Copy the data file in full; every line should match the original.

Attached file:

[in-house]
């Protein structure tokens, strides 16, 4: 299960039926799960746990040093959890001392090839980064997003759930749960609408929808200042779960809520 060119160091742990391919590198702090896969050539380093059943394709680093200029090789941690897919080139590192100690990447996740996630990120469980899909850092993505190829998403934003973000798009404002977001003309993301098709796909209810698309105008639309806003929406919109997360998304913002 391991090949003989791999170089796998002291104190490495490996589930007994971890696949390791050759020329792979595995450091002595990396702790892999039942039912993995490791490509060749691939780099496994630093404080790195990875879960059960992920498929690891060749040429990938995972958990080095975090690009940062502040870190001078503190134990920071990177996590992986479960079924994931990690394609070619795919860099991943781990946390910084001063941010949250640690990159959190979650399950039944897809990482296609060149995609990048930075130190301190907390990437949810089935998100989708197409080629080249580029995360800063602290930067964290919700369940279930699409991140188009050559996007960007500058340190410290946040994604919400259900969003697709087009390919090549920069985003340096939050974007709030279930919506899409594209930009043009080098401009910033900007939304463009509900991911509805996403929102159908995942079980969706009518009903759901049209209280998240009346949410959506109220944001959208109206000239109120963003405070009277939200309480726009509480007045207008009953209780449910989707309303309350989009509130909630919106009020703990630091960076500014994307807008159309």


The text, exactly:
[in-house]
């Protein structure tokens, strides 16, 4: 299960039926799960746990040093959890001392090839980064997003759930749960609408929808200042779960809520 060119160091742990391919590198702090896969050539380093059943394709680093200029090789941690897919080139590192100690990447996740996630990120469980899909850092993505190829998403934003973000798009404002977001003309993301098709796909209810698309105008639309806003929406919109997360998304913002 391991090949003989791999170089796998002291104190490495490996589930007994971890696949390791050759020329792979595995450091002595990396702790892999039942039912993995490791490509060749691939780099496994630093404080790195990875879960059960992920498929690891060749040429990938995972958990080095975090690009940062502040870190001078503190134990920071990177996590992986479960079924994931990690394609070619795919860099991943781990946390910084001063941010949250640690990159959190979650399950039944897809990482296609060149995609990048930075130190301190907390990437949810089935998100989708197409080629080249580029995360800063602290930067964290919700369940279930699409991140188009050559996007960007500058340190410290946040994604919400259900969003697709087009390919090549920069985003340096939050974007709030279930919506899409594209930009043009080098401009910033900007939304463009509900991911509805996403929102159908995942079980969706009518009903759901049209209280998240009346949410959506109220944001959208109206000239109120963003405070009277939200309480726009509480007045207008009953209780449910989707309303309350989009509130909630919106009020703990630091960076500014994307807008159309």